Last winter I was in the midst of my monthly building checks when I went out to visit the Mobile Science Facility (MSF). It was a dark day and snowing lightly. I noticed a flickering light on the snow out of the corner of my eye and proceeded to the back of the building where there are no outside lights. In the shadow of the building and under the angled LiDAR beam the ground was alive with bright green flashes of light.
The LiDAR laser is mounted to the roof of the Mobile Science Facility (MSF) and is part of the ICECAPS project which is looking at atmosphere, precipitation, radiation, and cloud properties over the Greenland ice sheet.
The science techs had noticed these reflected lights earlier, but I had not seen it before. It was truly magical! The lights danced and flickered around lasting only a fraction of a second. Some streaked across in lines, others just flashed a tiny spot, still others revealed intricate interference patterns on the snow. Later that evening the techs and I returned with our cameras. Like auroras, it’s difficult to capture the movement, but still beautiful and interesting none the less!
It was reminiscent of disco ball lights, but faster and brighter. At first we called it “Disco Ice,” but that wasn’t quite right…lasers, neon green, a high frequency pulse… “Rave Ice” was a better fit.
Intrigued, we decided to do some research to find out what exactly was happening. Was this a normal LiDAR by-product? How was it related to the falling or blowing snow? What did it tell us about current atmospheric conditions? Surprisingly we found almost nothing on the topic. One paper described a similar phenomenon, however the authors said it had only ever been observed in controlled optics research labs and computer programs, never outside. They speculated that snow or ice crystal size, shape, and orientation could be inferred from the light patterns displayed. One of the science techs wanted more information and reached out to the authors sharing some photos we had taken. They were amazed.
This phenomenon has most certainly been occurring since the LiDAR was first installed in 2010. However, it is rare, can only be seen in the dark, and had never been documented until last winter (2016-17). Over the next few months the ICECAPS Primary Investigators, the science tech here, and the optical researchers collaborated to write an article explaining the unique phenomenon. It was published in the July 2017 edition of Applied Optics!
They were able to link the patterns we photographed, the ice crystals we collected, and the shapes and patterns they had modeled in their labs. For example, a bullseye pattern is created by a smooth sided disc, while a bright spot surrounded by six broken dashed lines is a distinct hexagonal plate. We saw both of these patterns and also collected these types of crystals during the event.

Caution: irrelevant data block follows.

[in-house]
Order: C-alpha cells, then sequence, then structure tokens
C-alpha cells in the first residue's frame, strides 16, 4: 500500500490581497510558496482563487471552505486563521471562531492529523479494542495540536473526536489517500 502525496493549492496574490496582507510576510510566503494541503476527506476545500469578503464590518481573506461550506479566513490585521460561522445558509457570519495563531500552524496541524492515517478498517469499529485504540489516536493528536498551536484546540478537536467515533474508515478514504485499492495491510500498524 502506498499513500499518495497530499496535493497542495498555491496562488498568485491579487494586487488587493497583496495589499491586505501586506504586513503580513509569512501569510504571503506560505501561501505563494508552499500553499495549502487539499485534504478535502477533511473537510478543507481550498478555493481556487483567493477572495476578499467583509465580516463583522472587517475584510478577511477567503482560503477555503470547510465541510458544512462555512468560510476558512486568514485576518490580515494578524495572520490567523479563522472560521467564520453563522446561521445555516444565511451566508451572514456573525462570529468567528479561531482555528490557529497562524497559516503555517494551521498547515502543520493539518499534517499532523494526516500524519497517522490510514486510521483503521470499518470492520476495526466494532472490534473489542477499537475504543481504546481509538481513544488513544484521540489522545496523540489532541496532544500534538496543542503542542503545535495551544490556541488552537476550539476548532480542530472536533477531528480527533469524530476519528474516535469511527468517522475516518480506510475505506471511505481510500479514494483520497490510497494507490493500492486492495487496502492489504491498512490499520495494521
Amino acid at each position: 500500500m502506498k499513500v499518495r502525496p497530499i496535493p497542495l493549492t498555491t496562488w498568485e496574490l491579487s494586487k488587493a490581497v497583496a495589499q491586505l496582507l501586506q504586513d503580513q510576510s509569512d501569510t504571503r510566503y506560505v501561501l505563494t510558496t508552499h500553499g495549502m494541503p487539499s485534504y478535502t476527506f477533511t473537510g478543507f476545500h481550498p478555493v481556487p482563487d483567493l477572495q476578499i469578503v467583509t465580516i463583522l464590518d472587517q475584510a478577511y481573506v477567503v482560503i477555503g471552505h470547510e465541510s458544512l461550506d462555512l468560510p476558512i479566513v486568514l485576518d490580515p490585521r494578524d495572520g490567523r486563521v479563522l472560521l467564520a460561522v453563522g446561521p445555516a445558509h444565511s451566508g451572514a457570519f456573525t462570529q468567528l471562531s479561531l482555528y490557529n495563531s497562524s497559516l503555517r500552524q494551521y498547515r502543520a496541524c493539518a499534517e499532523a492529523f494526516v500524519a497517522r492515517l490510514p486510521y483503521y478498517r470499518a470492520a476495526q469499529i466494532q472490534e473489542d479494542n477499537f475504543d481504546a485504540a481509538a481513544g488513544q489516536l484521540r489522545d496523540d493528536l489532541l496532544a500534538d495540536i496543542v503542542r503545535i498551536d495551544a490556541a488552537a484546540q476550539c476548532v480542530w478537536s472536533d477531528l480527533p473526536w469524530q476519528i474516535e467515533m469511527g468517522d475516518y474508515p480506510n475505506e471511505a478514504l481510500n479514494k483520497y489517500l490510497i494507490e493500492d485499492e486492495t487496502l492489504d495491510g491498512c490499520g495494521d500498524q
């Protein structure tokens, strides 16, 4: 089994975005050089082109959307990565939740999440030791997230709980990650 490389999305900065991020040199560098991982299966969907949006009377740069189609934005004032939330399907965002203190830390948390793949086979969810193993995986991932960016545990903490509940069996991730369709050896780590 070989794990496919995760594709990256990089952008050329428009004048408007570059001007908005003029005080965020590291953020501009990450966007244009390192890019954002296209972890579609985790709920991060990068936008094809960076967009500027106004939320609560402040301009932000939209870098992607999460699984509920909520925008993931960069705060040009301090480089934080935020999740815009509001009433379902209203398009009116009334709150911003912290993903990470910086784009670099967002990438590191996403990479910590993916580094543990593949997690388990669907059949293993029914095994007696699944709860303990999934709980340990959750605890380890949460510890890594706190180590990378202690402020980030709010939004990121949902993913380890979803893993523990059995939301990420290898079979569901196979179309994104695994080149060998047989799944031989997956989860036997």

It appears that this phenomenon occurs relatively often. When seen from afar the LiDAR beam glints and sparkles reflecting off the crystals. But conditions must be just right to get well defined patterns. There can’t be too much freezing fog, it can’t be blowing tons of snow, it needs to be dark, and there needs to be some precipitation. While any crystals will reflect the laser the most intricate patterns are a result of proper snowflakes and other more complex crystal shapes; something that requires relatively high humidity (so not too cold) and not too much turbulence (otherwise they’ll break apart). Up here it tends to be either very cold, calm, and clear with no precipitation, or warm, humid, and windy with far too much turbulence for complex crystals to form.
Earlier last week however there was an abnormally warm period with very low winds. Temperatures in some areas of Greenland were as much as 50˚F above average. While temperatures here have been around -50˚F the week prior and again this week, during the warm event Summit temps reached +7˚F! This warm spell affected much of Greenland and was so unusual it made the news:
It also proved to be absolutely perfect conditions for Rave Ice. I had noticed the sparkling LiDAR beam on Tuesday afternoon and knew it would be worth hauling my tripod and camera out there. As I was walking out one of the techs called out on the radio that I should come out to see…and it was some of the best yet. I set up my tripod and started taking pictures while the tech collected snow samples, photographing the ice crystals, and recording meteorological data.
These are some of the crystals she photographed:
And these are some stacked images of the reflections: